Not content with a full three days of work on the first weekend of the month, the following weekend found group members on their final hedgelaying trip of the season to Attingham on Saturday, followed by a workday at Wenlock Edge on Sunday and for those needing a little bit of extra work, there was gardening to be done with the volunteers at Moor Pool in Birmingham. Busy busy!

With spring just around the corner, a visit to the walled garden at Attingham was in order, helping National Trust staff to get the ground ready for planting. The final weekend in March continued the garden theme as we spent the day at Sunnycroft, helping wake the garden up following its winter sleep and some vigorous compost digging.


The first outing of the month was a social one. Dave Maeer organised a walk up Cadair Idris. He managed to ruin his reputation as this time there was good weather and the group didn’t get lost!

Carrying on from Sunnycroft, composting kept us busy in the walled garden at Attingham on the first Sunday in the month.

Six weeks after our last visit and spring had very much sprung at Walcot Woods. A carpet of wild flowers and a warm sunny day greeted us for a day in the woods.

Looking back, it seems that April was full of sunshine and our second visit of the year to Morville Hall was no exception.

Bank Holidays are usually when the group put down their tools for some rest and relaxation.  Some of our crazy group members decided that the opportunity for some extra work was too good to miss, so the tools didn’t get their usual rest this year. The Easter Weekend was fine and sunny (Ed’s note – hard to remember as I sit here wearing three warm layers of clothes on Dec 30th) and those who needed to burn off the calories from eating too many Easter Eggs found themselves at Wenlock Edge for Easter Weekend#1. Not enough work on the one day? That’s ok, as there was more work at Dudmaston on Easter Monday at Dudmaston for Easter Weekend#2.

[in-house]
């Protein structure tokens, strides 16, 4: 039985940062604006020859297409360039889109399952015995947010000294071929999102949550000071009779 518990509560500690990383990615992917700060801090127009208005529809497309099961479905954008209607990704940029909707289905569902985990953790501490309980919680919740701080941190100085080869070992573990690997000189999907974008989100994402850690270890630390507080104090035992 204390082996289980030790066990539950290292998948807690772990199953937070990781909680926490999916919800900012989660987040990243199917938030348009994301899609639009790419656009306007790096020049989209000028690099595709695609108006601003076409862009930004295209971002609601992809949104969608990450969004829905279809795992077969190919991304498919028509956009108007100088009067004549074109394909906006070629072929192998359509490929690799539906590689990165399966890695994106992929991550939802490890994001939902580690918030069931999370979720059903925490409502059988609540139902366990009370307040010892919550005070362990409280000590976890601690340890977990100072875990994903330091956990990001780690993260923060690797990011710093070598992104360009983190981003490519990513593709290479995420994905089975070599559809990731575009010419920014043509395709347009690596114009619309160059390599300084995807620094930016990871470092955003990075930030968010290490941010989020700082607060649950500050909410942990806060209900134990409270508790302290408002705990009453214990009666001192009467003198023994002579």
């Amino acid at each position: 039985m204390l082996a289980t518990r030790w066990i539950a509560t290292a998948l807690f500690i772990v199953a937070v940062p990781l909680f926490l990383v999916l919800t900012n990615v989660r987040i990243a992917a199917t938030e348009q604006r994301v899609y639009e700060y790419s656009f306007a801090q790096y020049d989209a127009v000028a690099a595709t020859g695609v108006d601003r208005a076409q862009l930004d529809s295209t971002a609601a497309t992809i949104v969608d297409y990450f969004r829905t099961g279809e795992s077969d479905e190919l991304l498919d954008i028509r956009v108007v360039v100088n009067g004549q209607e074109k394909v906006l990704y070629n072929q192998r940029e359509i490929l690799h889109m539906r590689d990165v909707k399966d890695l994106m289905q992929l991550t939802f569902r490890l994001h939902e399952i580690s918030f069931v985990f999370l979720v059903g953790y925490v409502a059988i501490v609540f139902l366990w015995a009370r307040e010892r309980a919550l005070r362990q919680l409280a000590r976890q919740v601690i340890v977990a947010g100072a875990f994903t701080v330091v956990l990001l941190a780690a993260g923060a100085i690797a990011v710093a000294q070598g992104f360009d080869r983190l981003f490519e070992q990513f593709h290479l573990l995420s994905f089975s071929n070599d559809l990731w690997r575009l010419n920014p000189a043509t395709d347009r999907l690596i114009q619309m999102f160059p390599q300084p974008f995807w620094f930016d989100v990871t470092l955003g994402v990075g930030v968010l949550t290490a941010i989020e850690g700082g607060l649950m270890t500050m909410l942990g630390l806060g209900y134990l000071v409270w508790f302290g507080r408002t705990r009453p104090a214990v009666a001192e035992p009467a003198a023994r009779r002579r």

There was an extra bank holiday this year, courtesy of a certain Royal Wedding. No chance of getting a day off as the Bank Holiday Workdays continued with work at Wenlock Edge which included some sheep herding (!?).


What was the plan for May? Oh yes, I remember, don’t relax, get out there on May 1st and get some more work done. Might as well start the month off as we mean to go on…

May 1st was a bank holiday monday. Having re-written the rules concerning holidays (i.e. they are not for relaxing, they are for working hard and eating cake), there was a good turnout at Dudmaston, working alongside the pools, cutting and burning the odd rhododendron or two.